Bots masquerading as humans in a game outperformed their human opponents—but the their superiority vanished when their machine identity was revealed. Christopher Intagliata reports.
“How can I help you?”
“Hi, I’m calling to book a women’s haircut for a client. Um, I’m looking for something on May 3rd.”
That’s a robot.
“Sure, give me one second.”
“For what time are you looking for around?”
The machine assistant never identified itself as a bot in the demo. And Google got a lot of flak for that. They later clarified that they would only launch the tech with “disclosure built in.”
But therein lies a dilemma, because a new study in the journal Nature Machine Intelligence suggests that a bot is most effective when it hides its machine identity. [Fatimah Ishowo-Oloko et al., Behavioural evidence for a transparency–efficiency tradeoff in human–machine cooperation]
“That is, if it is allowed to pose as human.”
Talal Rahwan is a computational social scientist at New York University’s campus in Abu Dhabi. His team recruited nearly 700 online volunteers to play the prisoner’s dilemma—a classic game of negotiation, trust and deception—against either humans or bots. Half the time, the human players were told the truth about who they were matched up against. The other half, they were told they were playing a bot when they were actually playing a human or that they were battling a human when, in fact, it was only a bot.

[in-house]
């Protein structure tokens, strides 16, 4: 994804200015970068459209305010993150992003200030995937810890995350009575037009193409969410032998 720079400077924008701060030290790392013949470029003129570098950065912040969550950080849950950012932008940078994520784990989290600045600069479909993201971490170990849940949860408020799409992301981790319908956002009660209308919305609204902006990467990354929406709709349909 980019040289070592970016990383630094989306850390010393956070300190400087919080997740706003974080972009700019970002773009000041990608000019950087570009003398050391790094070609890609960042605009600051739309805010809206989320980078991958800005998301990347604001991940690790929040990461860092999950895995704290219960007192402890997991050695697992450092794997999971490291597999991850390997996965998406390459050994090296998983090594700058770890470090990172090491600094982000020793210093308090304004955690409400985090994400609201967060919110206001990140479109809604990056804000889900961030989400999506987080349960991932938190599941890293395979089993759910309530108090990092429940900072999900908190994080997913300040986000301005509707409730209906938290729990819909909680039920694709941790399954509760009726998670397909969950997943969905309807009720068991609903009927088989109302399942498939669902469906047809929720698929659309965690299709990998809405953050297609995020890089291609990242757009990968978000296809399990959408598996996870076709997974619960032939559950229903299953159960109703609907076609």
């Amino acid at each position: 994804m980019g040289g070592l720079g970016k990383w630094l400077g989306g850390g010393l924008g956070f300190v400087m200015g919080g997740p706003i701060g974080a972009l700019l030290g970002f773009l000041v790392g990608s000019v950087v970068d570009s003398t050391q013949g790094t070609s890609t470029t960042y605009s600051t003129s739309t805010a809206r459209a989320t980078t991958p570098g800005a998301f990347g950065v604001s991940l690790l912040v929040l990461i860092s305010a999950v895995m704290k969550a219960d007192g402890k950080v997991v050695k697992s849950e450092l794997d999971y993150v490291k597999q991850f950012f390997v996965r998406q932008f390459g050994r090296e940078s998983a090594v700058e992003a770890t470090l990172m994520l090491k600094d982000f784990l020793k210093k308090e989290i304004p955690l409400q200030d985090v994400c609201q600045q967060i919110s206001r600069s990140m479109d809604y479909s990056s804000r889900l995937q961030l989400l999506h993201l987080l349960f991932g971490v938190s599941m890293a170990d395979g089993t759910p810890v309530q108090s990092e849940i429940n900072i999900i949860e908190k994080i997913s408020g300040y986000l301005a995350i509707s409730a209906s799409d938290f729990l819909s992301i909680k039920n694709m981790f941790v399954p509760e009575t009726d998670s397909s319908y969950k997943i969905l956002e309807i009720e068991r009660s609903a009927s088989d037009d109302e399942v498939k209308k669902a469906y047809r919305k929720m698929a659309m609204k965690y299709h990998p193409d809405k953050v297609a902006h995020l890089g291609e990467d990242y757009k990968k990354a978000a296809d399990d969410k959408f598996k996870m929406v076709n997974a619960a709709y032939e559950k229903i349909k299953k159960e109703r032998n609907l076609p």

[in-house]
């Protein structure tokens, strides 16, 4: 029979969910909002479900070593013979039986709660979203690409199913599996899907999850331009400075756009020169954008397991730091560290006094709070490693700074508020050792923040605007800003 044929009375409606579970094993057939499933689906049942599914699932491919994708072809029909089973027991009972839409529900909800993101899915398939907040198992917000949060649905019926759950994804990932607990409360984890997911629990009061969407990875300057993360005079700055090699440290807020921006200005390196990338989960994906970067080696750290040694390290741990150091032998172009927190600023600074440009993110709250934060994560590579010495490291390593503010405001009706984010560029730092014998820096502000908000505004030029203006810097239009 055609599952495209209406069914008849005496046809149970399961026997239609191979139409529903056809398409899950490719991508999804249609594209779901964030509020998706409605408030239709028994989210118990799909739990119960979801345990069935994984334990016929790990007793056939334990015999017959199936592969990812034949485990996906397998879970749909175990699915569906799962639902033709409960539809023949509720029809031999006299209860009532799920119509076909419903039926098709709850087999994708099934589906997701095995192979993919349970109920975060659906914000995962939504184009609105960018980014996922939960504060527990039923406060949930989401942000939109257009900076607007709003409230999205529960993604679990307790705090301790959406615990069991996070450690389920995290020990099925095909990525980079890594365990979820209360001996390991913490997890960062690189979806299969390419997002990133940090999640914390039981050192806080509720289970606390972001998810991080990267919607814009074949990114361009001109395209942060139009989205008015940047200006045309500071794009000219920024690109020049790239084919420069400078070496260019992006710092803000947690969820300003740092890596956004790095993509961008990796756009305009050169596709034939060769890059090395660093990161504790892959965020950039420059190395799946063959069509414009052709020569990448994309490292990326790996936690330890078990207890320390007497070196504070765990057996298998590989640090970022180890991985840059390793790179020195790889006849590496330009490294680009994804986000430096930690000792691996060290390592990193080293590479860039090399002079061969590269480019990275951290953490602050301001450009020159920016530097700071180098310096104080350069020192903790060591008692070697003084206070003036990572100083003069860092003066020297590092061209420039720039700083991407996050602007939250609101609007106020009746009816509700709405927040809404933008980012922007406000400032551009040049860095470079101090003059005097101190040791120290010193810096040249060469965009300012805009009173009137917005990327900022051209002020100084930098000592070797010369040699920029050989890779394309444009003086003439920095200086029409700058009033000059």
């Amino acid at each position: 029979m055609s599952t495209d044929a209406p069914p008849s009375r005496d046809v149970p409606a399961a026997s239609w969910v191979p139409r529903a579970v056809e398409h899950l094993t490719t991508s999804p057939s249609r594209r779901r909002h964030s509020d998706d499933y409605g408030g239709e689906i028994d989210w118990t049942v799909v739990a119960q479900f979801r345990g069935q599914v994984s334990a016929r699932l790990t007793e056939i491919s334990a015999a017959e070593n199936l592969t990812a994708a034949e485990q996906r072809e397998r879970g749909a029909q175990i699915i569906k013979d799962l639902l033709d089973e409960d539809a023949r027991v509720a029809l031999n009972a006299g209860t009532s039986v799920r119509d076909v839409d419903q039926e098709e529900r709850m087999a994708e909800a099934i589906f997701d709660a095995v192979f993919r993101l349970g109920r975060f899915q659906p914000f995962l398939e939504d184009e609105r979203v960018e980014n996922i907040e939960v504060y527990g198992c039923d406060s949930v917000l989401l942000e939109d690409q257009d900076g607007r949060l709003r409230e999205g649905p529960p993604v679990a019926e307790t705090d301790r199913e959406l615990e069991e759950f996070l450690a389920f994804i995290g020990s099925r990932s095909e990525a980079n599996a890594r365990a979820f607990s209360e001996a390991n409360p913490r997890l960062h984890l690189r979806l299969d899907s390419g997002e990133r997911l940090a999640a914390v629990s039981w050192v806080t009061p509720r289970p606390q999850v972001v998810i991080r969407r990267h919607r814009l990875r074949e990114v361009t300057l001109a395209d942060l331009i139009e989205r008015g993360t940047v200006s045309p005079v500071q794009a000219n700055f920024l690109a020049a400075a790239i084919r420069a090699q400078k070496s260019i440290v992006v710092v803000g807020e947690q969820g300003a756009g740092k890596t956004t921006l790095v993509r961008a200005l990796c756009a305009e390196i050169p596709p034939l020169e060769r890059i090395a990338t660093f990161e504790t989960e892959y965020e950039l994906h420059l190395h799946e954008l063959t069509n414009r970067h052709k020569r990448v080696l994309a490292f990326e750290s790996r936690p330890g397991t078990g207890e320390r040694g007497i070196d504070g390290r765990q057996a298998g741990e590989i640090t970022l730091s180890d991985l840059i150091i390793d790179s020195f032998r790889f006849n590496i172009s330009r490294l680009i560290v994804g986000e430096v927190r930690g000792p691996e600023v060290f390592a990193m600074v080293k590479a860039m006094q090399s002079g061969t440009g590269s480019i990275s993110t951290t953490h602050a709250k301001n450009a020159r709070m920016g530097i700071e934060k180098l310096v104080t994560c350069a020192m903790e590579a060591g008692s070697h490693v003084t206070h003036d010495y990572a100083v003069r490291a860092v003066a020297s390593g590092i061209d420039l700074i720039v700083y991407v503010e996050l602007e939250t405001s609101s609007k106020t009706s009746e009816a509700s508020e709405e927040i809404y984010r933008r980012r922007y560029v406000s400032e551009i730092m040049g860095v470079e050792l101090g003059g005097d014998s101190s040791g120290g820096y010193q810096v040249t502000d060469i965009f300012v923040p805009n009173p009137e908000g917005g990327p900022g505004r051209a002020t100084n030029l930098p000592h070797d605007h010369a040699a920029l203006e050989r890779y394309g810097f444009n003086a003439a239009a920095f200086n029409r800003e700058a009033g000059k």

And the scientists found that bots actually did remarkably well in this game of negotiation—if they impersonated humans.
“When the machine is reported to be human, it outperforms humans themselves. It’s more persuasive; it’s able to induce cooperation and persuade the other opponent to cooperate more than humans themselves.”
But whenever the bots’ true nature was disclosed, their superiority vanished. And Rahwan says that points to a fundamental conundrum. We can now build really efficient bots—that perform tasks even better than we can—but their efficiency may be linked to their ability to hide their identity—which, you know, feels ethically problematic.
“Those very humans who will be deceived by the machine, they are the ones who ultimately have to make that choice. Otherwise it would violate fundamental values of autonomy, respect and dignity for humans.”
It’s not realistic to ask people for consent before every bot-human interaction. That would, of course, reveal the bots’ true identity. So we, as a society, will have to figure out if making our lives a bit easier is worth interacting with bots that pretend to be human.
[The above text is a transcript of this podcast.]